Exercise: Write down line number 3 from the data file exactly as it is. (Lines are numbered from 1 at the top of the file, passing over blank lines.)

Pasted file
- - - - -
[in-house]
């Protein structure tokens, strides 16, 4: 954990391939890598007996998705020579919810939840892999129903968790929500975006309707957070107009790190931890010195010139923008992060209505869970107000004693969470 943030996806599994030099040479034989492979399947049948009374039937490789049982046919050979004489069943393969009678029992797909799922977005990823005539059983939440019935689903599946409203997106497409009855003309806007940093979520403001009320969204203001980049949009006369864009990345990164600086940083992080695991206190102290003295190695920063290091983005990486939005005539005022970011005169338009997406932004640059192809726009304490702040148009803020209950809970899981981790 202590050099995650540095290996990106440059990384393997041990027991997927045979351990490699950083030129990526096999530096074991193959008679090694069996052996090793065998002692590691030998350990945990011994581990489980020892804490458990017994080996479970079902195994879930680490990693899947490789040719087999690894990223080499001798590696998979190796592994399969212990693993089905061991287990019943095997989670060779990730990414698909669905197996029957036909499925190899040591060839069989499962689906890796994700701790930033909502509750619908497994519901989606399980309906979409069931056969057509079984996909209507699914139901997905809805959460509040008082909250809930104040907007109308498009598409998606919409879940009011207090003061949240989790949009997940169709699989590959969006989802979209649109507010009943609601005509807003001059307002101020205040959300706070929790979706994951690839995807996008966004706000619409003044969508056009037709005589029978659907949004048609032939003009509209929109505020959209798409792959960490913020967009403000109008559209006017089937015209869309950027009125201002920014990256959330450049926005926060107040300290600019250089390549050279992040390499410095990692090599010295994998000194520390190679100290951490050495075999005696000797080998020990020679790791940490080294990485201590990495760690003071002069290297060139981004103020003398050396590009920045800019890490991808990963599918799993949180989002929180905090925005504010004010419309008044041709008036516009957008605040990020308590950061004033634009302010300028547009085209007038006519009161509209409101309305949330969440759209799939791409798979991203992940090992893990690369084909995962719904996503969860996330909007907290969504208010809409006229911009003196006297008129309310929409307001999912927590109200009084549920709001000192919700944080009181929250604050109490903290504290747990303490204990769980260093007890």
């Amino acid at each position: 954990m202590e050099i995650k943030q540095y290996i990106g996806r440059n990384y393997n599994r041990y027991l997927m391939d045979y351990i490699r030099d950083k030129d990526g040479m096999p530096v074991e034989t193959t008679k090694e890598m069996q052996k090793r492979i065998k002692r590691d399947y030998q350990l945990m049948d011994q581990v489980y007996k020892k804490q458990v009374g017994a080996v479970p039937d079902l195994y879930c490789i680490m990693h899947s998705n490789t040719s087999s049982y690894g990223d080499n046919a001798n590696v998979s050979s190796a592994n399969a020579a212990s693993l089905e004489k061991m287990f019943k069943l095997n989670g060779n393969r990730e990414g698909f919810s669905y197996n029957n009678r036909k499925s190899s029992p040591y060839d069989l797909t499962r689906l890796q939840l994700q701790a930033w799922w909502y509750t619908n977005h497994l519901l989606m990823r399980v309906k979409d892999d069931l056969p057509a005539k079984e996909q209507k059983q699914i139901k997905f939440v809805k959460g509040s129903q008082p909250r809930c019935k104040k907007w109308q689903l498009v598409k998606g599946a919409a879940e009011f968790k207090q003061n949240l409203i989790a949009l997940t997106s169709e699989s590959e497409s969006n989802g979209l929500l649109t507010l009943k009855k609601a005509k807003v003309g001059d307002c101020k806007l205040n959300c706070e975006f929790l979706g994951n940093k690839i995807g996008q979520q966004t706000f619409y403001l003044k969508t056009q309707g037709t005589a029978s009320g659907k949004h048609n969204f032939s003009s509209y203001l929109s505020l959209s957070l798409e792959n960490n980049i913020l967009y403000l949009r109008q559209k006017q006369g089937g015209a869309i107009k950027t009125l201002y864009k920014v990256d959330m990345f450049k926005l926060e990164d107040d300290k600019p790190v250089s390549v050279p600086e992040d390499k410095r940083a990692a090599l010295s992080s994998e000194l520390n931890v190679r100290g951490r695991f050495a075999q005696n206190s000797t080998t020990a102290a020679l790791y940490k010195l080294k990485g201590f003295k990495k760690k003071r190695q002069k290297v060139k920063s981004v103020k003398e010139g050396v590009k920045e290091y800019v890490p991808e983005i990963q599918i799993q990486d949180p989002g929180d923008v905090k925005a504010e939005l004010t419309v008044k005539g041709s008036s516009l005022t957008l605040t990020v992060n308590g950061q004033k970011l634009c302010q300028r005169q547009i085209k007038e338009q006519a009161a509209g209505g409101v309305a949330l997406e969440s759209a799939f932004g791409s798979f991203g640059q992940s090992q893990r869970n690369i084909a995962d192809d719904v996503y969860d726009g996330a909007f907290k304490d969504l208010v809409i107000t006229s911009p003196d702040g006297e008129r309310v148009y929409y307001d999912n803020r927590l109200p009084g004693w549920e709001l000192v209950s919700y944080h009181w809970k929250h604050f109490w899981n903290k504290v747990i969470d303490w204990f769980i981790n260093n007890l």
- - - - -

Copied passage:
């Amino acid at each position: 954990m202590e050099i995650k943030q540095y290996i990106g996806r440059n990384y393997n599994r041990y027991l997927m391939d045979y351990i490699r030099d950083k030129d990526g040479m096999p530096v074991e034989t193959t008679k090694e890598m069996q052996k090793r492979i065998k002692r590691d399947y030998q350990l945990m049948d011994q581990v489980y007996k020892k804490q458990v009374g017994a080996v479970p039937d079902l195994y879930c490789i680490m990693h899947s998705n490789t040719s087999s049982y690894g990223d080499n046919a001798n590696v998979s050979s190796a592994n399969a020579a212990s693993l089905e004489k061991m287990f019943k069943l095997n989670g060779n393969r990730e990414g698909f919810s669905y197996n029957n009678r036909k499925s190899s029992p040591y060839d069989l797909t499962r689906l890796q939840l994700q701790a930033w799922w909502y509750t619908n977005h497994l519901l989606m990823r399980v309906k979409d892999d069931l056969p057509a005539k079984e996909q209507k059983q699914i139901k997905f939440v809805k959460g509040s129903q008082p909250r809930c019935k104040k907007w109308q689903l498009v598409k998606g599946a919409a879940e009011f968790k207090q003061n949240l409203i989790a949009l997940t997106s169709e699989s590959e497409s969006n989802g979209l929500l649109t507010l009943k009855k609601a005509k807003v003309g001059d307002c101020k806007l205040n959300c706070e975006f929790l979706g994951n940093k690839i995807g996008q979520q966004t706000f619409y403001l003044k969508t056009q309707g037709t005589a029978s009320g659907k949004h048609n969204f032939s003009s509209y203001l929109s505020l959209s957070l798409e792959n960490n980049i913020l967009y403000l949009r109008q559209k006017q006369g089937g015209a869309i107009k950027t009125l201002y864009k920014v990256d959330m990345f450049k926005l926060e990164d107040d300290k600019p790190v250089s390549v050279p600086e992040d390499k410095r940083a990692a090599l010295s992080s994998e000194l520390n931890v190679r100290g951490r695991f050495a075999q005696n206190s000797t080998t020990a102290a020679l790791y940490k010195l080294k990485g201590f003295k990495k760690k003071r190695q002069k290297v060139k920063s981004v103020k003398e010139g050396v590009k920045e290091y800019v890490p991808e983005i990963q599918i799993q990486d949180p989002g929180d923008v905090k925005a504010e939005l004010t419309v008044k005539g041709s008036s516009l005022t957008l605040t990020v992060n308590g950061q004033k970011l634009c302010q300028r005169q547009i085209k007038e338009q006519a009161a509209g209505g409101v309305a949330l997406e969440s759209a799939f932004g791409s798979f991203g640059q992940s090992q893990r869970n690369i084909a995962d192809d719904v996503y969860d726009g996330a909007f907290k304490d969504l208010v809409i107000t006229s911009p003196d702040g006297e008129r309310v148009y929409y307001d999912n803020r927590l109200p009084g004693w549920e709001l000192v209950s919700y944080h009181w809970k929250h604050f109490w899981n903290k504290v747990i969470d303490w204990f769980i981790n260093n007890l």